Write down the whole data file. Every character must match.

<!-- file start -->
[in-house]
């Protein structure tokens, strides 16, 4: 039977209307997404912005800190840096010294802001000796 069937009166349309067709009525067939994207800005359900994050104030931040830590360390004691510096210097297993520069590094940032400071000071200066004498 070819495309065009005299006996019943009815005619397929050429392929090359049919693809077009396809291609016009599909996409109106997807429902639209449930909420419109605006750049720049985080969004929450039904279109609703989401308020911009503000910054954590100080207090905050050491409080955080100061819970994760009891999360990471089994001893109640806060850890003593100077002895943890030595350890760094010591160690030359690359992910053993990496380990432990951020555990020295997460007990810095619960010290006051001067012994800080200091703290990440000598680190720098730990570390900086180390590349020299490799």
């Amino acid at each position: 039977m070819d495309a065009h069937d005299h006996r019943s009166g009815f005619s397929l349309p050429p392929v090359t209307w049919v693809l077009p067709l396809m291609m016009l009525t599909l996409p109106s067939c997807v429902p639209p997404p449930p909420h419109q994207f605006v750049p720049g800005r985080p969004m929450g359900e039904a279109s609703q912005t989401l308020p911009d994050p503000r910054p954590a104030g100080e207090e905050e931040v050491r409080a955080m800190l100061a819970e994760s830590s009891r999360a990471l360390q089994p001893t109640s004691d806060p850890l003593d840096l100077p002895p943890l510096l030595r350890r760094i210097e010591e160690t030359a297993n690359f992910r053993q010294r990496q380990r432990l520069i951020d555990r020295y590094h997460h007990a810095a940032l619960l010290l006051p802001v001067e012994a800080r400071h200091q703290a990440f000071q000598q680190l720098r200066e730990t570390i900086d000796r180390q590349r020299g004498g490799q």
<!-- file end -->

[in-house]
């Protein structure tokens, strides 16, 4: 039977209307997404912005800190840096010294802001000796 069937009166349309067709009525067939994207800005359900994050104030931040830590360390004691510096210097297993520069590094940032400071000071200066004498 070819495309065009005299006996019943009815005619397929050429392929090359049919693809077009396809291609016009599909996409109106997807429902639209449930909420419109605006750049720049985080969004929450039904279109609703989401308020911009503000910054954590100080207090905050050491409080955080100061819970994760009891999360990471089994001893109640806060850890003593100077002895943890030595350890760094010591160690030359690359992910053993990496380990432990951020555990020295997460007990810095619960010290006051001067012994800080200091703290990440000598680190720098730990570390900086180390590349020299490799």
């Amino acid at each position: 039977m070819d495309a065009h069937d005299h006996r019943s009166g009815f005619s397929l349309p050429p392929v090359t209307w049919v693809l077009p067709l396809m291609m016009l009525t599909l996409p109106s067939c997807v429902p639209p997404p449930p909420h419109q994207f605006v750049p720049g800005r985080p969004m929450g359900e039904a279109s609703q912005t989401l308020p911009d994050p503000r910054p954590a104030g100080e207090e905050e931040v050491r409080a955080m800190l100061a819970e994760s830590s009891r999360a990471l360390q089994p001893t109640s004691d806060p850890l003593d840096l100077p002895p943890l510096l030595r350890r760094i210097e010591e160690t030359a297993n690359f992910r053993q010294r990496q380990r432990l520069i951020d555990r020295y590094h997460h007990a810095a940032l619960l010290l006051p802001v001067e012994a800080r400071h200091q703290a990440f000071q000598q680190l720098r200066e730990t570390i900086d000796r180390q590349r020299g004498g490799q």